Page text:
Winter Swath Grazing Works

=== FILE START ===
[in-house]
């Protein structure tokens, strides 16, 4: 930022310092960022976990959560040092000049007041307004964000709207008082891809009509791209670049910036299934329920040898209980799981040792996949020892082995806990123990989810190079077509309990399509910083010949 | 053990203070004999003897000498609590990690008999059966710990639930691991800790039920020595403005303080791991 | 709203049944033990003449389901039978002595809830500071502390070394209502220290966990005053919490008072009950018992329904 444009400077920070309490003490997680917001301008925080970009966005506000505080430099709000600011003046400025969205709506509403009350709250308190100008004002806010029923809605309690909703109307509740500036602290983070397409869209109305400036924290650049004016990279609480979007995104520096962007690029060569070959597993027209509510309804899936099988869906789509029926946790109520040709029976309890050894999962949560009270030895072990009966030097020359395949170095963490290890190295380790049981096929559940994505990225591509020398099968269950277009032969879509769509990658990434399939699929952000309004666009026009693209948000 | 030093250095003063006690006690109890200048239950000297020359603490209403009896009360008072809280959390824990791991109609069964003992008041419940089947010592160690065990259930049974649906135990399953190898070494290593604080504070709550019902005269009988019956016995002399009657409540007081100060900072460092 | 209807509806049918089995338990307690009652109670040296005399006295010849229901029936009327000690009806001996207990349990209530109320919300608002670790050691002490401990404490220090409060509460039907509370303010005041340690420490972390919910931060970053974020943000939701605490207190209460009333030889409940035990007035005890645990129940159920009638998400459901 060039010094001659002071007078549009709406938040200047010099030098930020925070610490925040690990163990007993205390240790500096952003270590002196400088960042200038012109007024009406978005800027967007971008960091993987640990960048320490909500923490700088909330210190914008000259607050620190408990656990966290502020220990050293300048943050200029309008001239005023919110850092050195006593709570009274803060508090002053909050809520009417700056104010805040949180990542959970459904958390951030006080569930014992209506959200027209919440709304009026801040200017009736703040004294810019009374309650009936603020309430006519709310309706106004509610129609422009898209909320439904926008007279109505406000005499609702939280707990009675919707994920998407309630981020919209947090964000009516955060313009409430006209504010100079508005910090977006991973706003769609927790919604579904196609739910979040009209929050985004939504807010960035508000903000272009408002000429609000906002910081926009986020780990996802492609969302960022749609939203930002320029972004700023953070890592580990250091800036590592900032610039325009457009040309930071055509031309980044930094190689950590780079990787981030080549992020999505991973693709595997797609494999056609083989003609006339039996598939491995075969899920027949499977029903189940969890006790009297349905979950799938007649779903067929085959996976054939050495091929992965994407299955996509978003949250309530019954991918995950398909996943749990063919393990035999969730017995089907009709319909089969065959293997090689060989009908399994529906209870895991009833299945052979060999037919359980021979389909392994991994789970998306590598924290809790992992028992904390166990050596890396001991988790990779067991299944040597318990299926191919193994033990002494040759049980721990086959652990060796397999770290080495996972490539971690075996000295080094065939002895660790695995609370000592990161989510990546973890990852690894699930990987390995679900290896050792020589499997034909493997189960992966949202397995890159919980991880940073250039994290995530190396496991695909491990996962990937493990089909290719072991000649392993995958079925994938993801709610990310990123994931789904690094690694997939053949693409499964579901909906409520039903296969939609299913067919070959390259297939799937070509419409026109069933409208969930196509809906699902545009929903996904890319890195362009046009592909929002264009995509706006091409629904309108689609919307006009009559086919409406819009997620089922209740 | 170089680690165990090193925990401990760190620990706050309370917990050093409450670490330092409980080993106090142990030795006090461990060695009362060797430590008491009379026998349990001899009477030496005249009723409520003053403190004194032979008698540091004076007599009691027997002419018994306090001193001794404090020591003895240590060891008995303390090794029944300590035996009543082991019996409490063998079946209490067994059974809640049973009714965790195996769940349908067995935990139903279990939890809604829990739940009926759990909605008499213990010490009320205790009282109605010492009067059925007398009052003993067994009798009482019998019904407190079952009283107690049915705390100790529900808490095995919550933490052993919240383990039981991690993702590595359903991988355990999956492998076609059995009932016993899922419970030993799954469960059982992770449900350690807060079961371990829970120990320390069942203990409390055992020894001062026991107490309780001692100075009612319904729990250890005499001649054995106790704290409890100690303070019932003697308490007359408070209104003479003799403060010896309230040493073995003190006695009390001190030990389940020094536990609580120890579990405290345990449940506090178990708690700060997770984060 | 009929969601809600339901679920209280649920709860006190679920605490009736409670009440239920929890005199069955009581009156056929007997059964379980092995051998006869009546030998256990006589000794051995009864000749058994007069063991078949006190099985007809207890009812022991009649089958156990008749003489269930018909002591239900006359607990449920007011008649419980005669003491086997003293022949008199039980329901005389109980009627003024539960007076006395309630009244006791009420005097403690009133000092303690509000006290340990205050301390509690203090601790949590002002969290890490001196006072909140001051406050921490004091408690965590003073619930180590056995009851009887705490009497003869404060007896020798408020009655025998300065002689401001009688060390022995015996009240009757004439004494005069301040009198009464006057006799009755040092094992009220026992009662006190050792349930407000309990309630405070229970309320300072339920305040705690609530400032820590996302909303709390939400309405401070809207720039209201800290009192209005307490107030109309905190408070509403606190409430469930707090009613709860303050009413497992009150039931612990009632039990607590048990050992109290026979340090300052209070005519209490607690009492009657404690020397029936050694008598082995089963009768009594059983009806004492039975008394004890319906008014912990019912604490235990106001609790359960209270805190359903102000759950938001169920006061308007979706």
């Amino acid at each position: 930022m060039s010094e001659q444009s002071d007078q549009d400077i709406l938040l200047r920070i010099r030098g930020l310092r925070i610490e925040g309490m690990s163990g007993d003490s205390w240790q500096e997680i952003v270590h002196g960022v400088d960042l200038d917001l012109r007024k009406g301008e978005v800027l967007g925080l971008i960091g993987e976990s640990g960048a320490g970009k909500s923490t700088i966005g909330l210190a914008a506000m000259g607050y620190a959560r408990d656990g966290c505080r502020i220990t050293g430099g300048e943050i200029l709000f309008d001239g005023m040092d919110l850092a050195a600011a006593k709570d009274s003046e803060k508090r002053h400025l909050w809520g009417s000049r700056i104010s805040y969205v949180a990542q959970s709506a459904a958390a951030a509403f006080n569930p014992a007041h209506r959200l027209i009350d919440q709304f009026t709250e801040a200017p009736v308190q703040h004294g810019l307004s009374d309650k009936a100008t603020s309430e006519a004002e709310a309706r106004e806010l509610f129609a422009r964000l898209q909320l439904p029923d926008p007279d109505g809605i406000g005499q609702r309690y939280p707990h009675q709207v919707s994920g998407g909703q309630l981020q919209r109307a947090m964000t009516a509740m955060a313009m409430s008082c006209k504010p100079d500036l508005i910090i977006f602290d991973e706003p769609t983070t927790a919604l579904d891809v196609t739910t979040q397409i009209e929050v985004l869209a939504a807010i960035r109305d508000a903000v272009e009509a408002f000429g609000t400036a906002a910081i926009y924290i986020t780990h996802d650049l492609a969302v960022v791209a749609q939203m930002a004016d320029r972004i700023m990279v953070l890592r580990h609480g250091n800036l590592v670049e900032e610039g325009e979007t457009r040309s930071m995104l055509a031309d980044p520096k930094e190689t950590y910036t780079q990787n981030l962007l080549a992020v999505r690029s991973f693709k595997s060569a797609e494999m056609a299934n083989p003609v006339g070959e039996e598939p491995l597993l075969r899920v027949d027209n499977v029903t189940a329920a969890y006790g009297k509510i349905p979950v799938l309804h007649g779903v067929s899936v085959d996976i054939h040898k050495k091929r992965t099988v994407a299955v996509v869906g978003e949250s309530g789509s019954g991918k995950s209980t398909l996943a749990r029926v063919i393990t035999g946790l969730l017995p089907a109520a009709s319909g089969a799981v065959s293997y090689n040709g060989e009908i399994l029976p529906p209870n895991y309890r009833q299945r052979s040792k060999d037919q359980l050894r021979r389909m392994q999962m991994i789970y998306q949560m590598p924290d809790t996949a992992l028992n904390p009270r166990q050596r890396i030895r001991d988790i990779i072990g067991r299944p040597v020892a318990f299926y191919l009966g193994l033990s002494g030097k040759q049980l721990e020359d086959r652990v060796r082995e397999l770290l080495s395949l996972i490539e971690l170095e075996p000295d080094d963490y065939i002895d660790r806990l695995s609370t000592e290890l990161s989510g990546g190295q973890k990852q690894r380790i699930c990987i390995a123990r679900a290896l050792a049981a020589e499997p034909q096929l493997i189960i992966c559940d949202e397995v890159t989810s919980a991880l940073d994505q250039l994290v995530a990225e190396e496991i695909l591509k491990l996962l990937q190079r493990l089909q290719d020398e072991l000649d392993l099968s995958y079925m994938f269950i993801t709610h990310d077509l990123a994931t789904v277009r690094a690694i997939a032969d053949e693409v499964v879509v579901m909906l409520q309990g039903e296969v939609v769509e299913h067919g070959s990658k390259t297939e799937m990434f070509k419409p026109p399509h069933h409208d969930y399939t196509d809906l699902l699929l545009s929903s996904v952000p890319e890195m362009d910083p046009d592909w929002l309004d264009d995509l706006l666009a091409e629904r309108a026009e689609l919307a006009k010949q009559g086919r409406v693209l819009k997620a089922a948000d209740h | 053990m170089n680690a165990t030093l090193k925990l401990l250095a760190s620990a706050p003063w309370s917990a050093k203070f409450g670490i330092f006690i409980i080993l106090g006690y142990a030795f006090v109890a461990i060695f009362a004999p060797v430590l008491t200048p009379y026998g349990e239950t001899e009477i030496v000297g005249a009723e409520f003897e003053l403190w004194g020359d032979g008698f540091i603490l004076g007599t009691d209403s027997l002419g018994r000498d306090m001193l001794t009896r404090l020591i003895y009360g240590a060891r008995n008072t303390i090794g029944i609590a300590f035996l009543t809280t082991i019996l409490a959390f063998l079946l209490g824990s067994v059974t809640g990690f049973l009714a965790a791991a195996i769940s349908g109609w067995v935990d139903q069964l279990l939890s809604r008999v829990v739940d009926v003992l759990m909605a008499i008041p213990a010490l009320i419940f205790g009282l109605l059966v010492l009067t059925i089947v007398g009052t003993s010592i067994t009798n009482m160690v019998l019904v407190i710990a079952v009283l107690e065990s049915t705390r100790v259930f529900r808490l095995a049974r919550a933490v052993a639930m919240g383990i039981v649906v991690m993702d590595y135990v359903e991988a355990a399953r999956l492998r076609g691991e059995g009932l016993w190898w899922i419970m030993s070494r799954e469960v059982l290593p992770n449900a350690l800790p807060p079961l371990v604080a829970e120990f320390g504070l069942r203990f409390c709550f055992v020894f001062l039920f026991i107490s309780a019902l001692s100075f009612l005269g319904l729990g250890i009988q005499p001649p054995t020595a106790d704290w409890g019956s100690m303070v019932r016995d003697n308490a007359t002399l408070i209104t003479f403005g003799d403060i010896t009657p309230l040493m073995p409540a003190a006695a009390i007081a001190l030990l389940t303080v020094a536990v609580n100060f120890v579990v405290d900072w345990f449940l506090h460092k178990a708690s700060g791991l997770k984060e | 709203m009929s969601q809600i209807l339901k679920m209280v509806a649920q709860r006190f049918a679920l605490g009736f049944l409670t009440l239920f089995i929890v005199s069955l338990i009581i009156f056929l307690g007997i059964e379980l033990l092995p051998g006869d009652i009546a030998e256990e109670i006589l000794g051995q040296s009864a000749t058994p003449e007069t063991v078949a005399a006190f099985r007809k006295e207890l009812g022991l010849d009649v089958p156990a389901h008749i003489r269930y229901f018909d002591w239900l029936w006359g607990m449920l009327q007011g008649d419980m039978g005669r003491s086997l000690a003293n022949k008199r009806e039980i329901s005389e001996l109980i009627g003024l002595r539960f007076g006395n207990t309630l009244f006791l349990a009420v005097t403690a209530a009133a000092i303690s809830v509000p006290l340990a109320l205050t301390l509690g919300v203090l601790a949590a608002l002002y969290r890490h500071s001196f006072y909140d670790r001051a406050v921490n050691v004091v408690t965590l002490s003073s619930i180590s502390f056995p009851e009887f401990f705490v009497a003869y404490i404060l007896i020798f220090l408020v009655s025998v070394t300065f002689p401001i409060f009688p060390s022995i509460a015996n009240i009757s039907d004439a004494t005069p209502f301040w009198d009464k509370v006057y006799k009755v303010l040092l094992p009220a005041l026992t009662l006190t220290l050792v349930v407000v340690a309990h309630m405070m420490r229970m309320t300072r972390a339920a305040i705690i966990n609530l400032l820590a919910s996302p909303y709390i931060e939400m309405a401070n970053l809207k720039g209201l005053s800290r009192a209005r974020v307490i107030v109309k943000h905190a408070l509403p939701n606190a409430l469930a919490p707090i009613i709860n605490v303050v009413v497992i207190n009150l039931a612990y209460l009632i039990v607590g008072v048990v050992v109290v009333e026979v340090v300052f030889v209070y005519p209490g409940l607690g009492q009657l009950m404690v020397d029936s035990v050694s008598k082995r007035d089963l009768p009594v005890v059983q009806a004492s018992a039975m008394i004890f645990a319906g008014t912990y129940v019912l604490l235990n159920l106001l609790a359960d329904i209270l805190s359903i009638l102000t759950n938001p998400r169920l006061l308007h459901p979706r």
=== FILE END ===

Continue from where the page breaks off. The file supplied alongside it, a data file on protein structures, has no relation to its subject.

This article comes to us from the USDA's Ag Research Magazine and was written by Don Comis. Swath grazing is a way to revive the once widespread practice of letting cattle graze all winter in the Northern Plains. With swath grazing, farmers pile crop residue into rows, known as “swaths,” that stand as high as 16 inches. Cattle can usually push with ease through up to 2 feet of snow to graze on these crop residues or other high quality forages. Northern Plains farmers and ranchers largely gave up the historical practice of grazing cattle on pastures or rangelands year-round in the late 1800s, after two severe winters caused extensive cattle losses from blizzards and a lack of reserve feed supplies. But swath grazing, backed up by supplemental harvested grain, saves farmers money and labor compared to feeding cows hay in a corral near a barn during winter. A Quarter Per Cow, Per Day Soil scientist Don Tanaka and colleagues at the ARS Northern Great Plains Research Laboratory in Mandan, North Dakota, conducted a

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